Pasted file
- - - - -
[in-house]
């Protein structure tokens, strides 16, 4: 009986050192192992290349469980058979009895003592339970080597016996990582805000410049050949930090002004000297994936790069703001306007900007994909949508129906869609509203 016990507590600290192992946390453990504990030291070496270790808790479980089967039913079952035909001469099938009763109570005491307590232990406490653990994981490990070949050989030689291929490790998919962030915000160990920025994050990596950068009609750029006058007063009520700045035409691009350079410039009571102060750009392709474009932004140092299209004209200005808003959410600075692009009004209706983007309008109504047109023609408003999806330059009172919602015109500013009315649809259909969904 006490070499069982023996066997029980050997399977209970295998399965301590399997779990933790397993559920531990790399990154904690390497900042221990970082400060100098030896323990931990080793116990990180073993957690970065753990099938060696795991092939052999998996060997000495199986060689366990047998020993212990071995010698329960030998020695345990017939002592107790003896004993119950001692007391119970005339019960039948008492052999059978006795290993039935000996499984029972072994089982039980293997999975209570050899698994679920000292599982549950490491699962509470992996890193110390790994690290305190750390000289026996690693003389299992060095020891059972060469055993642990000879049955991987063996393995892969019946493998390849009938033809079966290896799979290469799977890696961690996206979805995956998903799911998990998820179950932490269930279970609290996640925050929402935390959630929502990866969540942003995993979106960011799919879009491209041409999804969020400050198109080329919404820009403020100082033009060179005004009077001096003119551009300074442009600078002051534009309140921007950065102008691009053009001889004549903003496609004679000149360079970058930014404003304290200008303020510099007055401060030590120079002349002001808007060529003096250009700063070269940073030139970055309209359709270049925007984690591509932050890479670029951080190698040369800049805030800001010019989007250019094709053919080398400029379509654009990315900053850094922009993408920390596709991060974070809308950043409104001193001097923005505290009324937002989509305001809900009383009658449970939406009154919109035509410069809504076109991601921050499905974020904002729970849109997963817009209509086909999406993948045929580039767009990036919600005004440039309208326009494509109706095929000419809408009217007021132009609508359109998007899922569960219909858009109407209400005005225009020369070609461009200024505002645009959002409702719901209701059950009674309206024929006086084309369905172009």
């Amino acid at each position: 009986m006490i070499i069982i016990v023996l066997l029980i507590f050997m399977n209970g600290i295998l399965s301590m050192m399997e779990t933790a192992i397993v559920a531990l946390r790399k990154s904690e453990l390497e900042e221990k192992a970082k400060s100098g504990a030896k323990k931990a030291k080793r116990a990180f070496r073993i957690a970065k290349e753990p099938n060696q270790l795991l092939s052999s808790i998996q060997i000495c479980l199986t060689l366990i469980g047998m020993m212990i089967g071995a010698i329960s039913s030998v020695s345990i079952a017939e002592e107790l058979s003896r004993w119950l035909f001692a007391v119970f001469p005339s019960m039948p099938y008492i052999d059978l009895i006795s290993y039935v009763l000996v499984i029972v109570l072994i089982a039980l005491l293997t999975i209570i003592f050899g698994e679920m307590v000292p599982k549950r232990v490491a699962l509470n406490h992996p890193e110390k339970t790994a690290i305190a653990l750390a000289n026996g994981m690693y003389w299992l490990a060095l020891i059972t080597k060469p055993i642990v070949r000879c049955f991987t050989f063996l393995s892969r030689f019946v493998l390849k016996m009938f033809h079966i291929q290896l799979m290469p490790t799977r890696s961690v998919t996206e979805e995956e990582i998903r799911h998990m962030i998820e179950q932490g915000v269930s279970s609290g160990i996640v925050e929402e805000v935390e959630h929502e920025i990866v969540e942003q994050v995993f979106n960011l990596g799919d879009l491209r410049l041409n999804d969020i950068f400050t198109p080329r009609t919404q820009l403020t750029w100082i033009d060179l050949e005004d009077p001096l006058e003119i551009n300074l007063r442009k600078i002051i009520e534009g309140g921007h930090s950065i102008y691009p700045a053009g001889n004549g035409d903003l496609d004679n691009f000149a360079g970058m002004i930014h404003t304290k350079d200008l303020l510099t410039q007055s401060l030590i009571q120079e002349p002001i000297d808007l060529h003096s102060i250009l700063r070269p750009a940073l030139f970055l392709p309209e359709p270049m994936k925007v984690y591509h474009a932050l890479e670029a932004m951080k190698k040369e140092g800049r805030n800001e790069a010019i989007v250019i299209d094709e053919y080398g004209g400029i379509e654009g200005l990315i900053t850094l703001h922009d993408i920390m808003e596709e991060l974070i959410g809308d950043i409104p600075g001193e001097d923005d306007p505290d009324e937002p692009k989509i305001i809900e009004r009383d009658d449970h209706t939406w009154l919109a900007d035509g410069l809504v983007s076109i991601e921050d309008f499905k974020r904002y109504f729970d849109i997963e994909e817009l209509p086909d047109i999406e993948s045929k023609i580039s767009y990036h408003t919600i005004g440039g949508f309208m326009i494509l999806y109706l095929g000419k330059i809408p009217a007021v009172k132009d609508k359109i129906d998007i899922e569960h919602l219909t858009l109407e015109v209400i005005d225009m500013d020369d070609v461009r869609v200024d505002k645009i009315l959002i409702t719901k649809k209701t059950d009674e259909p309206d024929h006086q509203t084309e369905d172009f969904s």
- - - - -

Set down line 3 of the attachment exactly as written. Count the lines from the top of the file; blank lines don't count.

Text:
């Amino acid at each position: 009986m006490i070499i069982i016990v023996l066997l029980i507590f050997m399977n209970g600290i295998l399965s301590m050192m399997e779990t933790a192992i397993v559920a531990l946390r790399k990154s904690e453990l390497e900042e221990k192992a970082k400060s100098g504990a030896k323990k931990a030291k080793r116990a990180f070496r073993i957690a970065k290349e753990p099938n060696q270790l795991l092939s052999s808790i998996q060997i000495c479980l199986t060689l366990i469980g047998m020993m212990i089967g071995a010698i329960s039913s030998v020695s345990i079952a017939e002592e107790l058979s003896r004993w119950l035909f001692a007391v119970f001469p005339s019960m039948p099938y008492i052999d059978l009895i006795s290993y039935v009763l000996v499984i029972v109570l072994i089982a039980l005491l293997t999975i209570i003592f050899g698994e679920m307590v000292p599982k549950r232990v490491a699962l509470n406490h992996p890193e110390k339970t790994a690290i305190a653990l750390a000289n026996g994981m690693y003389w299992l490990a060095l020891i059972t080597k060469p055993i642990v070949r000879c049955f991987t050989f063996l393995s892969r030689f019946v493998l390849k016996m009938f033809h079966i291929q290896l799979m290469p490790t799977r890696s961690v998919t996206e979805e995956e990582i998903r799911h998990m962030i998820e179950q932490g915000v269930s279970s609290g160990i996640v925050e929402e805000v935390e959630h929502e920025i990866v969540e942003q994050v995993f979106n960011l990596g799919d879009l491209r410049l041409n999804d969020i950068f400050t198109p080329r009609t919404q820009l403020t750029w100082i033009d060179l050949e005004d009077p001096l006058e003119i551009n300074l007063r442009k600078i002051i009520e534009g309140g921007h930090s950065i102008y691009p700045a053009g001889n004549g035409d903003l496609d004679n691009f000149a360079g970058m002004i930014h404003t304290k350079d200008l303020l510099t410039q007055s401060l030590i009571q120079e002349p002001i000297d808007l060529h003096s102060i250009l700063r070269p750009a940073l030139f970055l392709p309209e359709p270049m994936k925007v984690y591509h474009a932050l890479e670029a932004m951080k190698k040369e140092g800049r805030n800001e790069a010019i989007v250019i299209d094709e053919y080398g004209g400029i379509e654009g200005l990315i900053t850094l703001h922009d993408i920390m808003e596709e991060l974070i959410g809308d950043i409104p600075g001193e001097d923005d306007p505290d009324e937002p692009k989509i305001i809900e009004r009383d009658d449970h209706t939406w009154l919109a900007d035509g410069l809504v983007s076109i991601e921050d309008f499905k974020r904002y109504f729970d849109i997963e994909e817009l209509p086909d047109i999406e993948s045929k023609i580039s767009y990036h408003t919600i005004g440039g949508f309208m326009i494509l999806y109706l095929g000419k330059i809408p009217a007021v009172k132009d609508k359109i129906d998007i899922e569960h919602l219909t858009l109407e015109v209400i005005d225009m500013d020369d070609v461009r869609v200024d505002k645009i009315l959002i409702t719901k649809k209701t059950d009674e259909p309206d024929h006086q509203t084309e369905d172009f969904s």